• Mismatch in values. If your values differ from the way your employer does business or handles grievances, the mismatch may eventually take a toll.
  • Poor job fit. If your job doesn’t fit your interests and skills, it may become increasingly stressful over time.
  • Extremes of activity. When a job is always monotonous or chaotic, you need constant energy to remain focused — which can lead to fatigue and job burnout.

Even the most perfect translator who is passionate about their job and loves the fact that every day brings a new opportunity to learn gets burned out. We don’t have office politics to pull us down, but sitting at home alone staring at the computer with no one to talk to gets old too. We wouldn’t be human if we didn’t occasionally experience job burnout. One good test to see if you are suffering from burnout can be found here at Mindtools.com.

I can’t imagine the industry without this person in it. I urged her to take a vacation and if that didn’t help to seriously think about seeing a therapist. If you think you may be experiencing job burnout, don’t ignore your symptoms. Consult your doctor or a mental health provider to identify or rule out any underlying health conditions.

Time keeps on ticking, ticking, ticking… February 8, 2011

Posted by Jill (@bonnjill) in Business practices, Random musings.
3 comments

As Leo Babauta said in Minimalist Time Management: Keep Your Day Open (Freelanceswitch.com): “There are the super-organized among us — those who schedule every minute and stick to the plan to the letter — and then there’s the rest of us. We schedule a lot of plans, but our days don’t usually resemble the plan very much.”

I don’t know about you, but I am usually pretty organized. I keep a calendar updated on Google Calendar that syncs to my HTC G2 phone (which by the way I LOVE!). It helps me keep track of my social activities and appointments, which I can schedule while actually in the dentist’s office or business location. That said, I don’t schedule every minute of every day. I prefer to be a bit more spontaneous. I know what my goals are for that day, usually based on what deadlines I have looming over me.

I just survived a two-week dry spell of work. I had a small job here or there, but nothing really juicy to keep me at the computer. I thoroughly enjoyed it, but I couldn’t believe how unmotivated I became. E-mails were postponed, blog posts remained unwritten, housework fell by the wayside. I did a lot of reading and caught up with numerous television shows. And I got the stomach flu just as work started coming back in (figures, right?)…

I eased back into work with a proofreading job and now have a couple translation jobs on my desk. I knew the dry spell wouldn’t last. It never does. I have learned to embrace the slow spells, and I have a financial cushion so I don’t lose sleep wondering how to pay bills with no money coming in.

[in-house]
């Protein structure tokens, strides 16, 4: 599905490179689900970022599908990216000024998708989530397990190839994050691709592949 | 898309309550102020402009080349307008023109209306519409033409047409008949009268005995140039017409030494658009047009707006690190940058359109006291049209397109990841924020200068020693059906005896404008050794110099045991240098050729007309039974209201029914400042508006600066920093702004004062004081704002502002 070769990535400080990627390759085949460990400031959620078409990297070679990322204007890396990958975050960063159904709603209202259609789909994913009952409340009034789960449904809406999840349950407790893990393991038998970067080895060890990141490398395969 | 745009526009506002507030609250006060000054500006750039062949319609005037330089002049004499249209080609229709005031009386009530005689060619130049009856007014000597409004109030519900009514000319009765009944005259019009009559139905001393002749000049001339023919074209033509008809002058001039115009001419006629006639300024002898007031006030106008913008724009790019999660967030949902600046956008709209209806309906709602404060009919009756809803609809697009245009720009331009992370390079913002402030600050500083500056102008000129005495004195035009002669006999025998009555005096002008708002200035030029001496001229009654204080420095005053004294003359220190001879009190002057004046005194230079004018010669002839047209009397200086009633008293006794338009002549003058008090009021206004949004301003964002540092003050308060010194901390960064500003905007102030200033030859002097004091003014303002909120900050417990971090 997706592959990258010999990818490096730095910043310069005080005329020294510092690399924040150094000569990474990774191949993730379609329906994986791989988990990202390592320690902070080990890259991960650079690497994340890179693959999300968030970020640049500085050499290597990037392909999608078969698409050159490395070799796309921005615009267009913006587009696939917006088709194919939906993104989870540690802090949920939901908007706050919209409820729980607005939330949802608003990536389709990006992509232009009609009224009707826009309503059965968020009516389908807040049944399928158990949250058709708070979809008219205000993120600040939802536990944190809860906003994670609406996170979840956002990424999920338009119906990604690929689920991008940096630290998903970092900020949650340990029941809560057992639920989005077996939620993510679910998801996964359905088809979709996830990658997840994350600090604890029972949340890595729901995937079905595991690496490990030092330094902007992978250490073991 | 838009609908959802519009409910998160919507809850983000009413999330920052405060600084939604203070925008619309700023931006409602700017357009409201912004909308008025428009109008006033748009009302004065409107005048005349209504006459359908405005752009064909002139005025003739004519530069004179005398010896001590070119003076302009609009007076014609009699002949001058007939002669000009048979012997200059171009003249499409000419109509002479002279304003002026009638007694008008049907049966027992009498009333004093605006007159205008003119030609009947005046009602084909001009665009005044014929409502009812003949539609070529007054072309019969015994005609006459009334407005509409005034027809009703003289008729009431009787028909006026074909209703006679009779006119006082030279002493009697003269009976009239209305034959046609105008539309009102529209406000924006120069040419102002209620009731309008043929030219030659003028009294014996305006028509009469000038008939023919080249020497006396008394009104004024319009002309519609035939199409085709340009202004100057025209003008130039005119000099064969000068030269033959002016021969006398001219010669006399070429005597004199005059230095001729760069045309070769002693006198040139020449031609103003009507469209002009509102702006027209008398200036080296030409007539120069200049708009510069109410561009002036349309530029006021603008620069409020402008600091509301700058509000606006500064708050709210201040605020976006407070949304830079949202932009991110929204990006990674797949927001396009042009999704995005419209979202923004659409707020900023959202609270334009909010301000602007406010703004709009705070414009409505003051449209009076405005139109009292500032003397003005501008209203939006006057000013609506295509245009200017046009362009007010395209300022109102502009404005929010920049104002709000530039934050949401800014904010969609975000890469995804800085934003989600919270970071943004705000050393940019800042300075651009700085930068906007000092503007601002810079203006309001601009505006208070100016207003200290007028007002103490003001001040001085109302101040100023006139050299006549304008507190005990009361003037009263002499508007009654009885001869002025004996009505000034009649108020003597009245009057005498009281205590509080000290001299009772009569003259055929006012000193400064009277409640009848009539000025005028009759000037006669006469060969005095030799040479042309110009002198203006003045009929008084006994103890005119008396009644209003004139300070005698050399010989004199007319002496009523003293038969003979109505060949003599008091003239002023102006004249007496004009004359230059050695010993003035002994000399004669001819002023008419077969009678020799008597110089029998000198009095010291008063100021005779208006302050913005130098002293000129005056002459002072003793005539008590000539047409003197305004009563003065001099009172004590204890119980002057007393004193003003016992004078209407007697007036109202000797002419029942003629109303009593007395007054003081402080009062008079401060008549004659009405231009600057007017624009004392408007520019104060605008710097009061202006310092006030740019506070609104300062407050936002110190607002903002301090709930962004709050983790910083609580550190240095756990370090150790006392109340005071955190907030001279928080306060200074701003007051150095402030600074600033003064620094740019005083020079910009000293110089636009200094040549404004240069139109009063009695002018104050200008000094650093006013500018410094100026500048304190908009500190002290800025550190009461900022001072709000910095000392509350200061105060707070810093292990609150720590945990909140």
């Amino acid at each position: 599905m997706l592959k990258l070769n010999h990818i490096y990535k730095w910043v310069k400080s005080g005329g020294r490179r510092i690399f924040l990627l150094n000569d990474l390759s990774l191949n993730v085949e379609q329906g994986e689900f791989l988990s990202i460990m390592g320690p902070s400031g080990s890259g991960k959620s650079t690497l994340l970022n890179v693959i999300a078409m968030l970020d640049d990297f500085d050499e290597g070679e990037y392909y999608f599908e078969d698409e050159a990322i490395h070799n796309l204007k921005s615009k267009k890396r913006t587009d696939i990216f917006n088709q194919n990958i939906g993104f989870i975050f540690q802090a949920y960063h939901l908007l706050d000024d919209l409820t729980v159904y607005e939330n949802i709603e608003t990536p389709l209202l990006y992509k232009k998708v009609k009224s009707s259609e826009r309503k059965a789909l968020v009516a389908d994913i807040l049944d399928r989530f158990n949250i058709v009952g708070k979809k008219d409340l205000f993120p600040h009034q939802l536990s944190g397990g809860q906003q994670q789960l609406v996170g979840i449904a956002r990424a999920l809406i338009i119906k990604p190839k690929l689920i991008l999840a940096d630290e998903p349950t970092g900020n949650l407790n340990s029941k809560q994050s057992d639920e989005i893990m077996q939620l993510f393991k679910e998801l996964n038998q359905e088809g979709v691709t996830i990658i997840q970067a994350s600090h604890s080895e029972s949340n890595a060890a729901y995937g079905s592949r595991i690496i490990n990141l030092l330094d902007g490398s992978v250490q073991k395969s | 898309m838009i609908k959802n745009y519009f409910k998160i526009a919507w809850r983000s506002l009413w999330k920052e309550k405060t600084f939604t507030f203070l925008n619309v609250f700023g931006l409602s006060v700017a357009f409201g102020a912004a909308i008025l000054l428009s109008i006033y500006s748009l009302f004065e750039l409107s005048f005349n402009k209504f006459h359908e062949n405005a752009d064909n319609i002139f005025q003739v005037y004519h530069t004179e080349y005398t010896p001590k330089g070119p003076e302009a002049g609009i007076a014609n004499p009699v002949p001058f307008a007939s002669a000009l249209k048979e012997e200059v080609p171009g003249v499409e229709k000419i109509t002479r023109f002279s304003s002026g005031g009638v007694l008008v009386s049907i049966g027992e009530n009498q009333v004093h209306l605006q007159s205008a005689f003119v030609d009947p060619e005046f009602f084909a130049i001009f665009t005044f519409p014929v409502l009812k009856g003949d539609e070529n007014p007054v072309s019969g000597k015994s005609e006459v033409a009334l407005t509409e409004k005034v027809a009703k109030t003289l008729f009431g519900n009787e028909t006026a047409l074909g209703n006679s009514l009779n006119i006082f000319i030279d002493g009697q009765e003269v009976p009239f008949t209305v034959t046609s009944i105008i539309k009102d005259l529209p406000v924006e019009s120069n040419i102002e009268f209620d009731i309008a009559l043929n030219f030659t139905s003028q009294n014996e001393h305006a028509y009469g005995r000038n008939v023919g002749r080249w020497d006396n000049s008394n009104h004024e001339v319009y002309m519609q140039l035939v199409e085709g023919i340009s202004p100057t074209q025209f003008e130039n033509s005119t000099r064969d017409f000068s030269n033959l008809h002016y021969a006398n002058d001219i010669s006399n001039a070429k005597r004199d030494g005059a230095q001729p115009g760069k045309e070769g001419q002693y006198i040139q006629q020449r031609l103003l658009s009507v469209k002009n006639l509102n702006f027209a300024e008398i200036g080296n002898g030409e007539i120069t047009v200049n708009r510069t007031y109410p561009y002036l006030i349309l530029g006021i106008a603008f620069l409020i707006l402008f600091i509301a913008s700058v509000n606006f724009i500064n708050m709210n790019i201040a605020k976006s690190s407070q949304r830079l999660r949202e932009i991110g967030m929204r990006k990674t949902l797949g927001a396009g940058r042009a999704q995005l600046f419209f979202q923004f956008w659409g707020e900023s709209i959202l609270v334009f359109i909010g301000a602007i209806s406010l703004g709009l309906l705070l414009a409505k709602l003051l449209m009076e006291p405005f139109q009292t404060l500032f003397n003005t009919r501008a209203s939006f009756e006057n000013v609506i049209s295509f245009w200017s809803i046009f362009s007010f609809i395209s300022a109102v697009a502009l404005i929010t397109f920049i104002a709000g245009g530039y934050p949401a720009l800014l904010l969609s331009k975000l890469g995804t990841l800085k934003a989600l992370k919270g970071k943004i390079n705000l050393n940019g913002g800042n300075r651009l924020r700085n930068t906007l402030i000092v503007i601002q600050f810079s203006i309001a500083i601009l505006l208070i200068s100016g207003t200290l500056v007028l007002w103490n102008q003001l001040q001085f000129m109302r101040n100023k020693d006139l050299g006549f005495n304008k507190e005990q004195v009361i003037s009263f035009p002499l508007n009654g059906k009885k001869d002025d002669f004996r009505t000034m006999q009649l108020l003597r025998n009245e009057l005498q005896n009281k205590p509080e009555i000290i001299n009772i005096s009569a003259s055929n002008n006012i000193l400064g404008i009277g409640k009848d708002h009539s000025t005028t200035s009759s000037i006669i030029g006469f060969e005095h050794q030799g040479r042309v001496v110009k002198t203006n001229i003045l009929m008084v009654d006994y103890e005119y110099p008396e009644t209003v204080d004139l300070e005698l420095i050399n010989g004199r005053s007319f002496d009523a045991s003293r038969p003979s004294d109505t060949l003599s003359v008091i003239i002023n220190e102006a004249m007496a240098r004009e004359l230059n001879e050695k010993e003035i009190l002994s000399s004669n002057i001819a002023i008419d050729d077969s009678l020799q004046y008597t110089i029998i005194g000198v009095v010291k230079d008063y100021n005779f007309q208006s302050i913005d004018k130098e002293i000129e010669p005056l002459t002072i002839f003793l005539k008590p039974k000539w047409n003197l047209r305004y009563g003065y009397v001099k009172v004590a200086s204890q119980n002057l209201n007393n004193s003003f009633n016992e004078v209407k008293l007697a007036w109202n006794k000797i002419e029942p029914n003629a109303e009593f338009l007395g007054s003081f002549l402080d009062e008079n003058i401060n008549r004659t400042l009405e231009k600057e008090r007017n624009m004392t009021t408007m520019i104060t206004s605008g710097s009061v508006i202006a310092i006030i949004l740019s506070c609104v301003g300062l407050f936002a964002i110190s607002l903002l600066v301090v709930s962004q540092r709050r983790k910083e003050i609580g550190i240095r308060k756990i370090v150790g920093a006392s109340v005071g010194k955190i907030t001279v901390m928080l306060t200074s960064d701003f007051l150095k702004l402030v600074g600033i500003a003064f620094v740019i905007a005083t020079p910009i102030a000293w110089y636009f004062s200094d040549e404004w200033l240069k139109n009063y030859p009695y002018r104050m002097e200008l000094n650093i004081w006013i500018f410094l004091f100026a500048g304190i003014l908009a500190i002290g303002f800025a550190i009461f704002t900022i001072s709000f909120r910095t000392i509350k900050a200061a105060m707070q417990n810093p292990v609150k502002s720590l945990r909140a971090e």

Coming out of the stomach flu also gave me the energy to clean the apartment and clear my mind. I am not proud of my laziness. I knew it was well-deserved, but I decided to try implementing a time management system. After a brief search I think I might have found what I need.

Mr. Babauta’s rules for Minimalist Time Management are:

1. Don’t schedule appointments

I have realized that an appointment in the middle of the day can really eat up most of the day. My massage at 1 today bled into grocery shopping for an hour (after being sick for the last 4 days my refrigerator was BARE). I got home at 3:30 and hadn’t translated more than a couple hundred words. Luckily I am at my best in the evening…

My father prefers to schedule his appointments in the morning, leaving the rest of the day free. I won’t go so far as stop scheduling appointments, but I will try to be a bit more judicious and not fill up my week with one appointment every day. I will try to schedule most appointments that are near each other for the same day and just take the afternoon or whole day off.

2. Know what you want to accomplish today

Mr. Babauta suggests focusing on three things that you want to accomplish that day. For me that was translate about 2000-2500 words, get a massage and grocery shop. Mission accomplished.

3. Focus on one thing at a time.

Since I am such a multi-tasker this will be a hard one. The multi-tasker in me would have filed this blog post as a draft and gone back to translating, but I know it will be better to just publish it and then go back to focusing on translating the survey. Mr. Babauta claims “… single-tasking is not only more productive, it’s more relaxing as well.” I’ll let you know how that works…

4. Note tasks as they come up, to consider for later.

He suggests noting tasks that come up on a sheet of paper or a small notebook and then get back to the task you were working on. Sounds pretty simple. I will start trying this tomorrow.

Hey, it can’t be worse than what I’ve been doing, right? I have also occasionally adhered to the Flylady system, which can be a pretty good one. She recommends setting a timer for 15-20 minutes at a time as well as cleaning your house through small daily tasks (if any of you are living in chaos you might want to check her out…). If any of you have a time management system you would like to share, please share it in the comments.